Known as ‘Bellagio’s tie guy’, some of his clients include HRH Prince Albert of Monaco, both Republican (George W. Bush) and Democrat presidents (Bill Clinton), and Microsoft mogul Bill Gates, among others. The eponymous owner used to work in fashion for a number of the big houses like Armani, Pierre Cardin and more, and now designs his own line of ties, scarves, bags, shawls, and more creations in silk.
Mantero has been a family-run business since 1902. They are the exclusive maker of Chanel scarves, and while you won’t find the Chanel label here at their production site, you can snag one of their colourful, floral-printed scarves or bags.
In this outlet of silk accessories, you may find brands such as Lanvin, YSL, Moschino, Fendi, Missoni, Versace, and many others. They also have a boutique store at the Piazza Cavour in Lake Como.
Ratti first opened in 1945 and today is one of the largest and most respected manufacturers of silk in the area, offering a selection of ties, scarves, fabrics, pillows, and blouses. Find their entrance on the first floor of the Fondazione Antonio Ratti, a museum dedicated to the art and history of the fabric.
Frey has been in business for over a century, turning silkworms into scarves and shawls since 1899. Peruse their range of sophisticated designs at their outlet in Como or from their boutique shop in Bellagio.
Found 30 minutes south of Como, the Armani outlet offers a wide selection of pieces under the Armani label, typically from last season. Inventory is sometimes discounted up to 50-80% off the regular price, meaning you may be able to grab that 2000 EUR Armani suit for a mere 500.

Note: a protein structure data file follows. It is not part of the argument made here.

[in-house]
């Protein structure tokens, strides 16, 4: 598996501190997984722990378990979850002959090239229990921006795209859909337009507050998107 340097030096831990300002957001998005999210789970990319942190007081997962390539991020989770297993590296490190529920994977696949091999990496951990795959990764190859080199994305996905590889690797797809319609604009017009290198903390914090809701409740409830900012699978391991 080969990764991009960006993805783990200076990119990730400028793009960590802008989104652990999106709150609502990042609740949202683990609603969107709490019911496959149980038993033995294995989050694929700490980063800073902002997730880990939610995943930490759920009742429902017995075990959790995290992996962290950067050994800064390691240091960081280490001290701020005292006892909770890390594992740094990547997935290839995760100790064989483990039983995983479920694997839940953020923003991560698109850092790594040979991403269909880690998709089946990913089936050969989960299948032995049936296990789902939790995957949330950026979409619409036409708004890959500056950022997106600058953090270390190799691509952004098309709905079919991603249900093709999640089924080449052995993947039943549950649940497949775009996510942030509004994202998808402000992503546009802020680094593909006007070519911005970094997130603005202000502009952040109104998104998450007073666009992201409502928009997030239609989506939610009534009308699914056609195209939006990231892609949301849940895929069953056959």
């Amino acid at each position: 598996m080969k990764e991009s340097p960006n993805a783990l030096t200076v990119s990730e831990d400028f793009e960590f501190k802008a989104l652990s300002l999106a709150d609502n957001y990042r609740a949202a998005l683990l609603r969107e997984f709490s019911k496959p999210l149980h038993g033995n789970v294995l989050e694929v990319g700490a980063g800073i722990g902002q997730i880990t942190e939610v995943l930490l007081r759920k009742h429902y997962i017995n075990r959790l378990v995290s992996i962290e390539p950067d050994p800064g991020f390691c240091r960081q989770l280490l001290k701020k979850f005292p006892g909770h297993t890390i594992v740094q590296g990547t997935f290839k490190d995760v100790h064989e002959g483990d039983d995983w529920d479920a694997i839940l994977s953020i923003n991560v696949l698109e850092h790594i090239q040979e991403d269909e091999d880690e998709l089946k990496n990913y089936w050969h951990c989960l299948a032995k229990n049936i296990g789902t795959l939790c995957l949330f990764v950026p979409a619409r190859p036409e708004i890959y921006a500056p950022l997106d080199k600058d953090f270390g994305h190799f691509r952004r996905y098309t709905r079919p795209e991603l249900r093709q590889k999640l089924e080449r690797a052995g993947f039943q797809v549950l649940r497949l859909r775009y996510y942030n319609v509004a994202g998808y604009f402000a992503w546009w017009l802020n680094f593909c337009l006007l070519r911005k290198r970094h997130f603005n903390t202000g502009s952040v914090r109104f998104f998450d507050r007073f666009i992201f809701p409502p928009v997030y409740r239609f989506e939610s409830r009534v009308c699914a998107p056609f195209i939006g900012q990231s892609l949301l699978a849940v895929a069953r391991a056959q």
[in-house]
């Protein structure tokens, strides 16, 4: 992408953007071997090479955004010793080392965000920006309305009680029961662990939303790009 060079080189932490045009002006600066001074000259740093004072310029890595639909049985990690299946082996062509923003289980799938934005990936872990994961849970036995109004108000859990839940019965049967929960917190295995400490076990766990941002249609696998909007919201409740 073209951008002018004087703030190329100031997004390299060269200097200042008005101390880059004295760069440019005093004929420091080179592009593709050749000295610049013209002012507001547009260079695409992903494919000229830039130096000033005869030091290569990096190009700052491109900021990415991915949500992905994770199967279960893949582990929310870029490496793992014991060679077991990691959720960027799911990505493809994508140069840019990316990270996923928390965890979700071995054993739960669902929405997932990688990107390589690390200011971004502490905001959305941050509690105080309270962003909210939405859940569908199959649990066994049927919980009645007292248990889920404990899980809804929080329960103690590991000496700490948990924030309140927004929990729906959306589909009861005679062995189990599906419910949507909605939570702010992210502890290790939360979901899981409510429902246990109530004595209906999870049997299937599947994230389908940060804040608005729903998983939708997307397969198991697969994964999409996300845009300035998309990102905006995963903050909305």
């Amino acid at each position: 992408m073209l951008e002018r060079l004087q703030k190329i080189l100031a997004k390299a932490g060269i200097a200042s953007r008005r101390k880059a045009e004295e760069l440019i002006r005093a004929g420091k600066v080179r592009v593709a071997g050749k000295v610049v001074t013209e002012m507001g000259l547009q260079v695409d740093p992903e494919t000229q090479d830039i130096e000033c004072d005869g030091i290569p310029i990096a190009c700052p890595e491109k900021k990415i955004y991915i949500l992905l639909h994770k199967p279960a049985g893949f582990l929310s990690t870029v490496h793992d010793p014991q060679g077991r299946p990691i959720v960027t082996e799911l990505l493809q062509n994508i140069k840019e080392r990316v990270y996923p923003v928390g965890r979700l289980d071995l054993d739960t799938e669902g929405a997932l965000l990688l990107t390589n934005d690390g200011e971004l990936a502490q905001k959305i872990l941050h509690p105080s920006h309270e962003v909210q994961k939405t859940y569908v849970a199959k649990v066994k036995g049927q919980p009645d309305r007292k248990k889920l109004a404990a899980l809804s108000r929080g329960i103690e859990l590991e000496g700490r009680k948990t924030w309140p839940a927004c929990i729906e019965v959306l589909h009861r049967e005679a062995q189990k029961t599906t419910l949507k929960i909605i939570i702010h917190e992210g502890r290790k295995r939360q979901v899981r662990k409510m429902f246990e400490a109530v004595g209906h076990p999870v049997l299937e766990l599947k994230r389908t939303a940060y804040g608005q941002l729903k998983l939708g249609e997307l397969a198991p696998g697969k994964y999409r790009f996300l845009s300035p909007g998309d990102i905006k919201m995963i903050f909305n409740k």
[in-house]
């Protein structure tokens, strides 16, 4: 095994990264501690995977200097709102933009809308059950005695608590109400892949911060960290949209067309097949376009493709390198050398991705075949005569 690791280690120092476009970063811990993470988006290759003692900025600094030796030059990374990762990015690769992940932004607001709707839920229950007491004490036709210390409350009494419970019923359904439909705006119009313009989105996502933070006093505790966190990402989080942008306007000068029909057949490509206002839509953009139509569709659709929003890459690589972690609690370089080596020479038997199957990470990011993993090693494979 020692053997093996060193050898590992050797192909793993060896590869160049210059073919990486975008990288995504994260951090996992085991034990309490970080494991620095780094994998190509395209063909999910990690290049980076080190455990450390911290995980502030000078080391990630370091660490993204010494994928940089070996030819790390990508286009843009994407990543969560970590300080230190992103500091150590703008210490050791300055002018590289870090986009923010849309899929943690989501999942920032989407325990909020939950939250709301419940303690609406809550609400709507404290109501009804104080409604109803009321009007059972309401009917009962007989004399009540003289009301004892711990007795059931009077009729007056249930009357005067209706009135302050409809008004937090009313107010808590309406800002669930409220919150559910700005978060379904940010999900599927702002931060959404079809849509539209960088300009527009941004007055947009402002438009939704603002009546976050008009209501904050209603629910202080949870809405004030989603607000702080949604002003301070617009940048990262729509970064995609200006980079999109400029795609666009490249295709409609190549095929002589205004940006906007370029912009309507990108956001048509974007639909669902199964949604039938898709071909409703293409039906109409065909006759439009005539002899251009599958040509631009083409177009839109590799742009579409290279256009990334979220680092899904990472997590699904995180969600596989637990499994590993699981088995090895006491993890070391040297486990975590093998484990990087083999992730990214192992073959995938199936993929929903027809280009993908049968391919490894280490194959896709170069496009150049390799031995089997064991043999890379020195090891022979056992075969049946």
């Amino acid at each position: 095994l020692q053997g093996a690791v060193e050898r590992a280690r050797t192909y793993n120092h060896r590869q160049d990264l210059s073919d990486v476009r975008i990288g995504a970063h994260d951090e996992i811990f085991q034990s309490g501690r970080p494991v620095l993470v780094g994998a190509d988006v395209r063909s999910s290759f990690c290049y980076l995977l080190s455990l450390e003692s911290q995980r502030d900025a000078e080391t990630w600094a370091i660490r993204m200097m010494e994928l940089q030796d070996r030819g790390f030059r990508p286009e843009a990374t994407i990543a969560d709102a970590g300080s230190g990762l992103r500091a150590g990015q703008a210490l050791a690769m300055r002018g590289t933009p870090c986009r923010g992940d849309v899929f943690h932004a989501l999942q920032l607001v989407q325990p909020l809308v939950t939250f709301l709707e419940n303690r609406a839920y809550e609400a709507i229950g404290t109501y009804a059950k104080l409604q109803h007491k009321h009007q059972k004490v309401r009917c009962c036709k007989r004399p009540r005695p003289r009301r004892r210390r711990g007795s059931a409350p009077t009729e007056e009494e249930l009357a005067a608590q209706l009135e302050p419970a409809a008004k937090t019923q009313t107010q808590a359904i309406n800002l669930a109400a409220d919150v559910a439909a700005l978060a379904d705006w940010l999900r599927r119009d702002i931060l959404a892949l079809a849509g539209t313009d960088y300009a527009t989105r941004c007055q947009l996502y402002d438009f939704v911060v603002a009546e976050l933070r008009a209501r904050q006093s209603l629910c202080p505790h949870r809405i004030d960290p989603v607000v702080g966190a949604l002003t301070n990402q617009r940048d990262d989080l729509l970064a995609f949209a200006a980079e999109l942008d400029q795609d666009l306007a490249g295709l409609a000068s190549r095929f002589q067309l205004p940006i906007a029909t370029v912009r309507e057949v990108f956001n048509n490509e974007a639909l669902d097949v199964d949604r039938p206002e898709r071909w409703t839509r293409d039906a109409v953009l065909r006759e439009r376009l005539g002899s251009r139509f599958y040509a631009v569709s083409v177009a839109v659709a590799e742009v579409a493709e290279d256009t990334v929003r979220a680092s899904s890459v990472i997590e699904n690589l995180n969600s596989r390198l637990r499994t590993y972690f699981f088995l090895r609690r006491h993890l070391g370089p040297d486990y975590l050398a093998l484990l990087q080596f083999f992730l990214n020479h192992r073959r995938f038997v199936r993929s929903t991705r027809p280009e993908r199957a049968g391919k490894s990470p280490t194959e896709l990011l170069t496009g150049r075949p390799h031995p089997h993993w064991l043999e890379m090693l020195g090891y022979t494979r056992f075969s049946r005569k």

While not as famed as its southern neighbours, the North can still hold its own when it comes to producing tasty olive oil.
Olive Oil from Olio Vanini
Elevate your home cooking with flavourful olive oil from Lenno, Italy, or sample their line of all-natural, olive oil-infused skincare. You can find it at most grocery stores in and around the region, or arrange for a visit to their groves along Lake Como.
Experience Lakes District With B&R
Scheduled Group Walking Trip
On our scheduled Italian Lakes Walking trip, truly incredible walks lead us through the charming streets of Lugano and über-chic Bellagio to unforgettable authentic meals at opulent waterfront resorts.DETAILED ITINERARY